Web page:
So for those of you who don't have FB accounts..here is it in a nutshell leading up to the present violation of the Sioux nation rights at Standing Rock:

An environmental assessment was commissioned out by the company who is building the pipeline - Energy Transfer Partners (ETP)- a U.S. Fortune 500 natural gas and propane company, founded in 1995.This sadly is par for course as over here it is only the mining and forestry (foreign) companies who can afford to do environmental assessments using local people involved in environmental issues, usually called in after the project has already started.  A Google search revealed that they have had mishaps with pressurised gas or liquid gas facilities but have not had much experience with crude oil management. So the Indians have valid concerns about the possibility of the Missouri River and by extension, their drinking water being contaminated. In view of concerns expressed, the Federal body granting approval is reconsidering and has been taken to court for that by ETP-- delaying until Trump and his climate change disbelievers get in to give the green light - confident of course because the President-elect has stocks in the company, which will naturally escalate with approval..it's all about the money!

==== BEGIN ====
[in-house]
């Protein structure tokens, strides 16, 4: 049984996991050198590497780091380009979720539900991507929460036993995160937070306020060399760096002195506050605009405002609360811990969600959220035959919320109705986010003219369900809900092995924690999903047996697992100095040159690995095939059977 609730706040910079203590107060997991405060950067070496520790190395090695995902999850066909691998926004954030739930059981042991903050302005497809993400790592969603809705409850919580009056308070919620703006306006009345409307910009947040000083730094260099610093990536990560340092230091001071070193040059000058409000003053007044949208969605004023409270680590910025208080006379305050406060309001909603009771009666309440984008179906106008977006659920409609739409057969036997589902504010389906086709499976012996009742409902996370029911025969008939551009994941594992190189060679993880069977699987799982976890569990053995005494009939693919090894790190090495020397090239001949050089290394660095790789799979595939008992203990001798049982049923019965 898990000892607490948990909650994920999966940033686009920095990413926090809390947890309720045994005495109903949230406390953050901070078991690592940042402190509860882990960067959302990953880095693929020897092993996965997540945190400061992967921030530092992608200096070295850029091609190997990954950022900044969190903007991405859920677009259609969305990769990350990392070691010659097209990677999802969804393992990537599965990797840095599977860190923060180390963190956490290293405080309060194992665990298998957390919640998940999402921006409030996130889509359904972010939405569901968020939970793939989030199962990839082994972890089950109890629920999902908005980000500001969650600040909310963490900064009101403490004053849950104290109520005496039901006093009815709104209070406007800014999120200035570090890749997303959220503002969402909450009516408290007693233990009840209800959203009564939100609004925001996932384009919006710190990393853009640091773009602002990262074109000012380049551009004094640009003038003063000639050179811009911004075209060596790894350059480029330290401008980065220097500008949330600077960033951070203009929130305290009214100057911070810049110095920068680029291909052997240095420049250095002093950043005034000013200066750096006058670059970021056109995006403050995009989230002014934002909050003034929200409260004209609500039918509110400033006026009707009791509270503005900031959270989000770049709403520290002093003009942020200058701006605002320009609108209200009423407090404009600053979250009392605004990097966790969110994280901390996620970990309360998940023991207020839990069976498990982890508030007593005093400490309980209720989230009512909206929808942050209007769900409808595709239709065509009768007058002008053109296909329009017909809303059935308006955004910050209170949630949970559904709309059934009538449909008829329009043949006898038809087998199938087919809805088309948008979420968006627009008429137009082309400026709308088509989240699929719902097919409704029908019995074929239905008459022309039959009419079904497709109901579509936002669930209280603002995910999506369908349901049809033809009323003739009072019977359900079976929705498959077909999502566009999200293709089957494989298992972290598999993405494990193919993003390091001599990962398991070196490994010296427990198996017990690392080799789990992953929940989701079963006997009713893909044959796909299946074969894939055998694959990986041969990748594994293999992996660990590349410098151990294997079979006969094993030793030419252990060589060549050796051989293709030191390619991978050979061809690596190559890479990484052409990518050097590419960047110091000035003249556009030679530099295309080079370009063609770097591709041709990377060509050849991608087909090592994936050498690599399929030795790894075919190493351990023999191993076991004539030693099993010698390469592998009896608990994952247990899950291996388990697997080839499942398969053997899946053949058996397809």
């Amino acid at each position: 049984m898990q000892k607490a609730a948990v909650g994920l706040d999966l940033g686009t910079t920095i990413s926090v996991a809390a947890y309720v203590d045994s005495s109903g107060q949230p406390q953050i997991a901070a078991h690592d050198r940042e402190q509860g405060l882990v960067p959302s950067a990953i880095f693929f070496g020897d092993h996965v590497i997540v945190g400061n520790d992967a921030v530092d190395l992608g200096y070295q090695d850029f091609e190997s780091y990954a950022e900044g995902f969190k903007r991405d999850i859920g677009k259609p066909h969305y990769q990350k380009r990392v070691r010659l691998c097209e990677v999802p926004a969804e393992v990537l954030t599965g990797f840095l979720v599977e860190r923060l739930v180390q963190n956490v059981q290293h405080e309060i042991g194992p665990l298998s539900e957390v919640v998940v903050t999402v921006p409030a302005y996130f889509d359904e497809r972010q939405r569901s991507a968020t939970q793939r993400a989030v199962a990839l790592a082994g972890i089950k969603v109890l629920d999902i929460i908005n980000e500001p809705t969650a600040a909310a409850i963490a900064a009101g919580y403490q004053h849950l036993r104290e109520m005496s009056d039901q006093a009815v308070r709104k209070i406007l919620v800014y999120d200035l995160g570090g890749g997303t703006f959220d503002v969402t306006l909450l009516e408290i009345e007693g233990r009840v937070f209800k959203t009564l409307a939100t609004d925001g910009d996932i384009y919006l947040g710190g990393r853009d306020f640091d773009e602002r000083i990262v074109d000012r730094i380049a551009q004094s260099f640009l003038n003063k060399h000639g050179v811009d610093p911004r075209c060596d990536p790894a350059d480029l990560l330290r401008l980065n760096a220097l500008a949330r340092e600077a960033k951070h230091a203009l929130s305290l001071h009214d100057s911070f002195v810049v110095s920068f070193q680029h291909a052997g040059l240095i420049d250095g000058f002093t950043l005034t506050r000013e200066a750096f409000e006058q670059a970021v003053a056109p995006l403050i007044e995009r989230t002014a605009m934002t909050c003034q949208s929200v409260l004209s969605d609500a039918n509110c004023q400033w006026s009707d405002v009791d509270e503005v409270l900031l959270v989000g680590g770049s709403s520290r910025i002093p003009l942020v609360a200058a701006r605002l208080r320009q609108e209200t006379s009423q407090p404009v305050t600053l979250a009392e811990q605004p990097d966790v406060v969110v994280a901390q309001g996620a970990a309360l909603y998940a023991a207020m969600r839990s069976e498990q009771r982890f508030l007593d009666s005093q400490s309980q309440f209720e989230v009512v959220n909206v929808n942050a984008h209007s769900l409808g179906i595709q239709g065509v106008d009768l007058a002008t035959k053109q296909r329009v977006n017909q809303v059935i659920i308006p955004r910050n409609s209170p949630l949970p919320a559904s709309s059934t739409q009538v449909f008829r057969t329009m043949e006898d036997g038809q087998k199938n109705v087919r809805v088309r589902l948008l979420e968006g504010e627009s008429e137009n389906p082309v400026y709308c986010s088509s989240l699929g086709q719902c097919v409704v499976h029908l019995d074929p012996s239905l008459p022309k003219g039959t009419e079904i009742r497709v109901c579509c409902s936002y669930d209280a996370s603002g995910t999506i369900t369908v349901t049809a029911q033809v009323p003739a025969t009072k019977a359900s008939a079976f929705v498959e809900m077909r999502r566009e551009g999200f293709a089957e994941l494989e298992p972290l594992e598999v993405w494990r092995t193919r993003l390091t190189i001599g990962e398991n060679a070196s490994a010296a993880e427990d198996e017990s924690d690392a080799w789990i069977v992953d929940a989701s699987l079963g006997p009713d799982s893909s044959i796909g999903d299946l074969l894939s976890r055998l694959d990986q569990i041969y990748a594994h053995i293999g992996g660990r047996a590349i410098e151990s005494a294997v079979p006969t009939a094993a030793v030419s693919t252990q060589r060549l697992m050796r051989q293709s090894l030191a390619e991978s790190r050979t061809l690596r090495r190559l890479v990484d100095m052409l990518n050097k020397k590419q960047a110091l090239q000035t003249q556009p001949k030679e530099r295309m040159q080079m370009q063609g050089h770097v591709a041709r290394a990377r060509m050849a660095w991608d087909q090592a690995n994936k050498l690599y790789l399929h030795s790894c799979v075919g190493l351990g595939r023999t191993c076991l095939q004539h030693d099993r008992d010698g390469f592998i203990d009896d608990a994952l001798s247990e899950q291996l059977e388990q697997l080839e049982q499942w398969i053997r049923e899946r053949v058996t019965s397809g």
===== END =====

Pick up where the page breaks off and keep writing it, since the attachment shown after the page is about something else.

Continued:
The 1852 Fort Laramie treaty which the (white) settlers forced the Sioux people to sign stipulated that 'they shall never be invaded of disturbed'. This lasted until someone decided the Railroad across the new nation took precedence and violated the treaty-- leading to over-hunting of buffalo-- the Indians' main food source leading to conflict and a second treaty...it's all about the money!

The 1868 Treaty which stipulated that the Sioux were restricted to their new assigned places and no whites allowed - this lasted until gold was discovered in The Black Hills in 1874 (clearly the whites were not respecting it!). General Cluster invades and opens up the area to white settlers - the Sioux refuse to sell the Black Hills and Cluster meets his end in the Battle of Little Bighorn...hardly noble!...it's all about the money!

In 1890, The US Army is called in to avenge and show the coloured people who is more powerful at the massacre of Wounded Knee and wipes out a South Dakota tribe, rewarding their soldiers for bravery in action and precipitating the decline of the Sioux people. The wrongs done to them were acknowledged by the Courts in 1980. So they were offered compensation--- how can you work out what cultural and actual genocide is worth in monetary terms?....some things are not all about the money!